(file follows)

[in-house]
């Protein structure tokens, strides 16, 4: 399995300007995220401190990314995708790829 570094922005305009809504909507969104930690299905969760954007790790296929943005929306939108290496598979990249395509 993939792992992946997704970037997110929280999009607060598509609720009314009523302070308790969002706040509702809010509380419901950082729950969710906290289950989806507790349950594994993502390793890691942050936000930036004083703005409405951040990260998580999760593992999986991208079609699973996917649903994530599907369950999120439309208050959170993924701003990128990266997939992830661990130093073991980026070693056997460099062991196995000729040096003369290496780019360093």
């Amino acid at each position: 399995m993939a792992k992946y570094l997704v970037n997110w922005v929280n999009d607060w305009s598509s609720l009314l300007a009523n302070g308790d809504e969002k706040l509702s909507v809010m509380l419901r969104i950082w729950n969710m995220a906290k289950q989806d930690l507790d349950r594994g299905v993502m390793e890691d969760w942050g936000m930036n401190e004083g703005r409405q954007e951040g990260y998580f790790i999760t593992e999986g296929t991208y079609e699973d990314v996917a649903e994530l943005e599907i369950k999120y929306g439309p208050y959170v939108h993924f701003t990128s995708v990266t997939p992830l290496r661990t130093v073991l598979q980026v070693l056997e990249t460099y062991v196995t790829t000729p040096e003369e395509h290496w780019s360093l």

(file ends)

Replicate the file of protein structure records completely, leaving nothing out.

[in-house]
């Protein structure tokens, strides 16, 4: 399995300007995220401190990314995708790829 570094922005305009809504909507969104930690299905969760954007790790296929943005929306939108290496598979990249395509 993939792992992946997704970037997110929280999009607060598509609720009314009523302070308790969002706040509702809010509380419901950082729950969710906290289950989806507790349950594994993502390793890691942050936000930036004083703005409405951040990260998580999760593992999986991208079609699973996917649903994530599907369950999120439309208050959170993924701003990128990266997939992830661990130093073991980026070693056997460099062991196995000729040096003369290496780019360093």
């Amino acid at each position: 399995m993939a792992k992946y570094l997704v970037n997110w922005v929280n999009d607060w305009s598509s609720l009314l300007a009523n302070g308790d809504e969002k706040l509702s909507v809010m509380l419901r969104i950082w729950n969710m995220a906290k289950q989806d930690l507790d349950r594994g299905v993502m390793e890691d969760w942050g936000m930036n401190e004083g703005r409405q954007e951040g990260y998580f790790i999760t593992e999986g296929t991208y079609e699973d990314v996917a649903e994530l943005e599907i369950k999120y929306g439309p208050y959170v939108h993924f701003t990128s995708v990266t997939p992830l290496r661990t130093v073991l598979q980026v070693l056997e990249t460099y062991v196995t790829t000729p040096e003369e395509h290496w780019s360093l």